On December 7, 2018, Governor Andrew M. Cuomo signed into law an amendment to New York Labor Law (“NYLL”) Section 193 (“NY Wage Deduction Law”) extending the NY Wage Deduction Law, which had expired on November 6, 2018, until November 6, 2020.

Introduced in 2012, the NY Wage Deduction Law amended the NYLL to permit employers to make certain deductions from the wages of their employees, including deductions for accidental overpayments, salary advances (including advances of vacation time), and insurance premiums. The NY Wage Deduction Law also introduced rules regulating the scope and limitations on such deductions, as well as the required authorization that employers must obtain from employees prior to making a deduction.

Additional information about the regulations pertaining to wage deductions under the NY Wage Deduction Law is provided in Epstein Becker Green’s Act Now Advisory titled “New York Wage Deduction Rules Extended for Three Years.”

Read the full Advisory online.

By Douglas Weiner and Meg Thering

The U.S. Department of Labor (“DOL”) has announced that it has been finding “patterns of violative pay practices” in gas stations throughout New York, Long Island, and New Jersey. Last year, in New Jersey alone, the Department of Labor, through its multi-year enforcement initiative, conducted 74 investigations of gas stations and ordered employers to pay over $1 million in back pay to employees.

As many commuters know, long daily and weekly hours are the norm for many employees in the gas station industry. Enhanced enforcement activity is now focused on this industry. Specifically, DOL wage and hour investigators are looking for off-the-clock work, flat salaries paid for all hours without variation for overtime, minimum wage and overtime violations.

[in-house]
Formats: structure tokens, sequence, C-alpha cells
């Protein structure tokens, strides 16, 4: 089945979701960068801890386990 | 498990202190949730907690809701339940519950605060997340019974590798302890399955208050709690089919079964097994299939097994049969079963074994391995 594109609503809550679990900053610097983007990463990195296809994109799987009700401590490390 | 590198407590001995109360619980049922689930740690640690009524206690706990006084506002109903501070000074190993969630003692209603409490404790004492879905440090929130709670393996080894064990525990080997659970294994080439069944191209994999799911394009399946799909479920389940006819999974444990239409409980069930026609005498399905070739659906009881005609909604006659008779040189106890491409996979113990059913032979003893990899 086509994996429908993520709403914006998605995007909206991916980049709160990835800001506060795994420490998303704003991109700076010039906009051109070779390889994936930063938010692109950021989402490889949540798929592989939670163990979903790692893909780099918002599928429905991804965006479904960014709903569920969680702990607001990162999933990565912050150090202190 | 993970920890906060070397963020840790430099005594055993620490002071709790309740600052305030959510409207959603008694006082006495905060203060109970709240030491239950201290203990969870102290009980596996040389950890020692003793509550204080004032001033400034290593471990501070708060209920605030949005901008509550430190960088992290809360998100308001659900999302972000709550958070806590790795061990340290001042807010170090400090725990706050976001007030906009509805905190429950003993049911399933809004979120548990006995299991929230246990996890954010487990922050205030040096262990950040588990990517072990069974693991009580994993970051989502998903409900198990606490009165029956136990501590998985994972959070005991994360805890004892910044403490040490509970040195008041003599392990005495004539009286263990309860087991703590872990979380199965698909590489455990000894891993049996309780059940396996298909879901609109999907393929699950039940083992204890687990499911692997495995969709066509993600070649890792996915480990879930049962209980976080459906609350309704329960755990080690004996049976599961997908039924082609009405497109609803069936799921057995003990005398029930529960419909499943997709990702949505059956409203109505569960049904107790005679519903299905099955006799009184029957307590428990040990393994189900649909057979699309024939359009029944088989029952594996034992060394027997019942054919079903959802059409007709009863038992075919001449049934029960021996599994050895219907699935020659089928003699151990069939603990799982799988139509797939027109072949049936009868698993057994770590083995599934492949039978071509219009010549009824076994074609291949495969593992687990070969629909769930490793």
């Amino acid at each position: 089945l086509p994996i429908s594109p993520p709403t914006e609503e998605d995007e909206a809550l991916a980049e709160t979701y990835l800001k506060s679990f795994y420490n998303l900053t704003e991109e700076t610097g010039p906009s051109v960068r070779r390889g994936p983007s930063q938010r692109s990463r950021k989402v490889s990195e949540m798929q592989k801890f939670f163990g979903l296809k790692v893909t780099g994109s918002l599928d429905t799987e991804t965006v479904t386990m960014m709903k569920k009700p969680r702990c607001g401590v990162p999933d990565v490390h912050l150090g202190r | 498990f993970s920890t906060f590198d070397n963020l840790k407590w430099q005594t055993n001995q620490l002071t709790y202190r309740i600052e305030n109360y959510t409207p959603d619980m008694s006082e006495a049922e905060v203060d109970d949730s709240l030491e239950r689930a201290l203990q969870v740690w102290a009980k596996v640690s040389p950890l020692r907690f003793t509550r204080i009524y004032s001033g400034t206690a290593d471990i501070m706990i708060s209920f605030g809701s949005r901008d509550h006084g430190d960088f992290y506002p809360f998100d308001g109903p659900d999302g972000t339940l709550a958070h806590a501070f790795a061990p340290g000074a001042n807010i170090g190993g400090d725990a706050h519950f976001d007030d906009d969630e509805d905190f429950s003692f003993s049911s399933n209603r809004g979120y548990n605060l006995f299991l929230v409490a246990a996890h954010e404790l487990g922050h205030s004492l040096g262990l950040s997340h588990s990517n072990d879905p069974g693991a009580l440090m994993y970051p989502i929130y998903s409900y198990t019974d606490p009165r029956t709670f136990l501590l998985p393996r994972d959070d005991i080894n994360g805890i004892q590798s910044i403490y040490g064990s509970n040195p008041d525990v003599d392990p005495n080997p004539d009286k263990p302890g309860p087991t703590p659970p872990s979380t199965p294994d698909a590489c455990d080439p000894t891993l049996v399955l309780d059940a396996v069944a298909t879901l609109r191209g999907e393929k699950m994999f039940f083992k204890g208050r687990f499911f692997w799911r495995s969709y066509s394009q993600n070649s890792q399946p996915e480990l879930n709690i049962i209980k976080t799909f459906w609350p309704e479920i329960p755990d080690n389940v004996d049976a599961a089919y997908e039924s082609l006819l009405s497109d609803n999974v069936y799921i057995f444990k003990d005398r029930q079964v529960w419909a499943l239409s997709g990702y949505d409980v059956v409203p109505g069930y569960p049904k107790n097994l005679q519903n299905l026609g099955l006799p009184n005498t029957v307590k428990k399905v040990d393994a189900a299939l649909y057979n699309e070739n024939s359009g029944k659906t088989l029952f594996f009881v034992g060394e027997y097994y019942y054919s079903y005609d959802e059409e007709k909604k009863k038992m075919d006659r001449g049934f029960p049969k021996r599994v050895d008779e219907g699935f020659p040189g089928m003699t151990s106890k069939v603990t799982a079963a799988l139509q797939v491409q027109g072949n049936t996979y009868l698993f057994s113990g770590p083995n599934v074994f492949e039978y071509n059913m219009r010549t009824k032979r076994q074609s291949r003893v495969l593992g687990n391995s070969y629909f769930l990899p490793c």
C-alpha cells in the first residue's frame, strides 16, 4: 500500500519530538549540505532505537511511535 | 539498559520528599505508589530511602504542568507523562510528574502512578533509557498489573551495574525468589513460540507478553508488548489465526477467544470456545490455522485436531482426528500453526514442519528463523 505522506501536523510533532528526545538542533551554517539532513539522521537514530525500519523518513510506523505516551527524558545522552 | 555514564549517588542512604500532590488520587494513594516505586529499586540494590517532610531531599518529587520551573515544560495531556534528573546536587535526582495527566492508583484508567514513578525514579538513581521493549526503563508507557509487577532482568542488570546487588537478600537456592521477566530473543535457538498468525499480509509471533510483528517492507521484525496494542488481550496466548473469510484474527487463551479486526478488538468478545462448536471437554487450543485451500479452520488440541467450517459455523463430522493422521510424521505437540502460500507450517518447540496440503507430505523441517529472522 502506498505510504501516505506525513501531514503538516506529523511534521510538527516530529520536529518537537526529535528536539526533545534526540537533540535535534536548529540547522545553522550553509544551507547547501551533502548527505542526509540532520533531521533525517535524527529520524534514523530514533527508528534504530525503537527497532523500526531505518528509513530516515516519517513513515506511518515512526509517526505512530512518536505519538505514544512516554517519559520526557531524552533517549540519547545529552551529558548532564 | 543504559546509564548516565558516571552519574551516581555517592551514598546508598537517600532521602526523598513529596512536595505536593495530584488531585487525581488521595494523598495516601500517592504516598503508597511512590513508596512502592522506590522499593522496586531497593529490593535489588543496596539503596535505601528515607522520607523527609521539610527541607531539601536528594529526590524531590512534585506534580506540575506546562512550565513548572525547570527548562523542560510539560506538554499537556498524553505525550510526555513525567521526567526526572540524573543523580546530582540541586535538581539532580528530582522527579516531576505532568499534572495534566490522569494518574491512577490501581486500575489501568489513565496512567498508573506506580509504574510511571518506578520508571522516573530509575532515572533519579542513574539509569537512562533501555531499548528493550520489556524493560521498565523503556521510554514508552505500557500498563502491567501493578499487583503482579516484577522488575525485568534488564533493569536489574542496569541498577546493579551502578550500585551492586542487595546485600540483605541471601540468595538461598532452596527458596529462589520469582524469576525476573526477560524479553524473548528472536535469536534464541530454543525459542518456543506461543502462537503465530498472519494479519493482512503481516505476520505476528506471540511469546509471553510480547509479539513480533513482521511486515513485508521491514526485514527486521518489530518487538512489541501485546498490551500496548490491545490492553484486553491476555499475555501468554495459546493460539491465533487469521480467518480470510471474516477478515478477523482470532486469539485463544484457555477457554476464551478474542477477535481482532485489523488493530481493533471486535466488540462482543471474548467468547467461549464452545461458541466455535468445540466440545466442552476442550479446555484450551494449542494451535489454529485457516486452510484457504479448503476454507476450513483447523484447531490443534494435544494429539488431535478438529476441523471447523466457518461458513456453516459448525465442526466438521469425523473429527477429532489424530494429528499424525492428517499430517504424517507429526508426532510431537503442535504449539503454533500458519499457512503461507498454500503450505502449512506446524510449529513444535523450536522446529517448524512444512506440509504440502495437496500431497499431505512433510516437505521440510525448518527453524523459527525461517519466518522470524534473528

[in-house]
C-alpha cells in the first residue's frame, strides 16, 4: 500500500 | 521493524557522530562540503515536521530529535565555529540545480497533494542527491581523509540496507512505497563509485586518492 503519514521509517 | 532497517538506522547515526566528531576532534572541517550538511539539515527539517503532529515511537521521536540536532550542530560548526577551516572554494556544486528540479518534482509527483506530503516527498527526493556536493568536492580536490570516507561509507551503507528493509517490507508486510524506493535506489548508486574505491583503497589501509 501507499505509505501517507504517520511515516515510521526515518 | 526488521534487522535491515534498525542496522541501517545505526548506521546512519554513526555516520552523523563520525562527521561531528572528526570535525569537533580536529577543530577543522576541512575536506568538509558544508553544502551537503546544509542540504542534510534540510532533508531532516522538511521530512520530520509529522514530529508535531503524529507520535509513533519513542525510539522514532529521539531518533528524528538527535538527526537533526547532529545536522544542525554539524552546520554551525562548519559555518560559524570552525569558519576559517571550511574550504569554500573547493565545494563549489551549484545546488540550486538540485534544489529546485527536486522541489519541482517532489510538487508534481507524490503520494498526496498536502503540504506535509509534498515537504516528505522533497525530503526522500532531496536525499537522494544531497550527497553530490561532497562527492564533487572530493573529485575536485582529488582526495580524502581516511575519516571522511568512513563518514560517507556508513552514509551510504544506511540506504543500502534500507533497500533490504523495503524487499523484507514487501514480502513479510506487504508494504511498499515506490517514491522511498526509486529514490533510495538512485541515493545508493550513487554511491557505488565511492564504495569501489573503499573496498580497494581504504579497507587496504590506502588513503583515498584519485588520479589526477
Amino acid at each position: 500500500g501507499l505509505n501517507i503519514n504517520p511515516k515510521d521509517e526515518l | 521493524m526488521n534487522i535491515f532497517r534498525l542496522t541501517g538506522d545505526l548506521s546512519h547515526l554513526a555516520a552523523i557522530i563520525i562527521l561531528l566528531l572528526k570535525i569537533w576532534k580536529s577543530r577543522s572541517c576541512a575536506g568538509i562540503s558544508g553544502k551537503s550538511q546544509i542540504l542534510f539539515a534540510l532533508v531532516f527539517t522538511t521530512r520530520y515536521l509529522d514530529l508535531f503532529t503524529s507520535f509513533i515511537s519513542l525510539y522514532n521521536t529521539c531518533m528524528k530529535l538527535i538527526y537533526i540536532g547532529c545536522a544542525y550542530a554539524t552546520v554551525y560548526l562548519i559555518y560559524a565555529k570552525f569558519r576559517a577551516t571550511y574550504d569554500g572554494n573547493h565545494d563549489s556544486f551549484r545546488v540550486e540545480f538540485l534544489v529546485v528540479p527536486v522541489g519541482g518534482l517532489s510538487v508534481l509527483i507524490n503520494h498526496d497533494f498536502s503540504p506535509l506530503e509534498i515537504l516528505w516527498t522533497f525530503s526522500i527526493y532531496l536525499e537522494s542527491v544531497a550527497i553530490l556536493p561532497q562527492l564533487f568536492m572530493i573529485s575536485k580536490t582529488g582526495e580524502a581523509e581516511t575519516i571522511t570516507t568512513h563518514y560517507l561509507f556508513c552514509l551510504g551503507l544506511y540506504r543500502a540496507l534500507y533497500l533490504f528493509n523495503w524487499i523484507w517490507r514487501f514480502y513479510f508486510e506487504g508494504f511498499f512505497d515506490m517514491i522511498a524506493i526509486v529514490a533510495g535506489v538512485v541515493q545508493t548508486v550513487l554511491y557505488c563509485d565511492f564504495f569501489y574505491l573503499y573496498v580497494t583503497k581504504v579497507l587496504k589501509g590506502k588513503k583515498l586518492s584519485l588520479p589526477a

STEER CLEAR OF THE DOL’S ENFORCEMENT INITIATIVE BY KEEPING GOOD RECORDS

 Maintaining a strong set of payroll records is the primary defense to a wage challenge. Keeping accurate records of all hours worked protects employers from claims by employees who may later exaggerate and over-generalize the number of hours they have actually worked. Also, record-keeping violations fuel investigators’ suspicions of wage violations. Failure to keep the payroll records required by law (29 C.F.R. § 516; NYLL § 195; N.J.S.A. 34:11-4.6) greatly increases an employer’s risk of exposure to wage claims. Robust payroll records showing each employee’s daily arrival and departure times, the start and stop times of rest periods and meal periods, and the amounts employees are paid in straight and overtime pay, provide the evidence an employer needs to prove proper pay for the daily and weekly hours actually worked. Of course, employers should also record the actual payments made. Records demonstrating minimum wage and overtime compliance are the best defense to a wage and hour challenge, whether questions arise from a government audit or plaintiffs’ class action lawsuit. 

DON’T GET STUCK IN TRAFFIC: MAKE SURE YOU HAVE GOOD UNDERLYING PAY PRACTICES, AS WELL AS PROPER RECORD-KEEPING PRACTICES

Good record-keeping will get you nowhere if your underlying pay practices do not comply with the law. An “industry norm” defense may not suffice. Depending upon the circumstances, employers may consider a variety of strategies to ensure compliance with federal and state wage and hour laws.  A salary method of compensating non-exempt employees may be designed to comply with the overtime requirements of state and federal law. Using the principles of the “fluctuating work week,” an employer may use the payment of half-time overtime advantageously. 

Employers should also ensure that improper deductions are not taken from wages, employees are given requisite notice of their pay, and workers are properly classified as employees versus independent contractors and as non-exempt versus exempt employees.

In light of this new enforcement initiative, we recommend all gas station employers conduct a “spring tune-up” review of their pay practices and records. Better you conduct this tune-up now rather than having to deal with picking up the pieces of a crash after the DOL or a plaintiff’s attorney comes in and finds violations.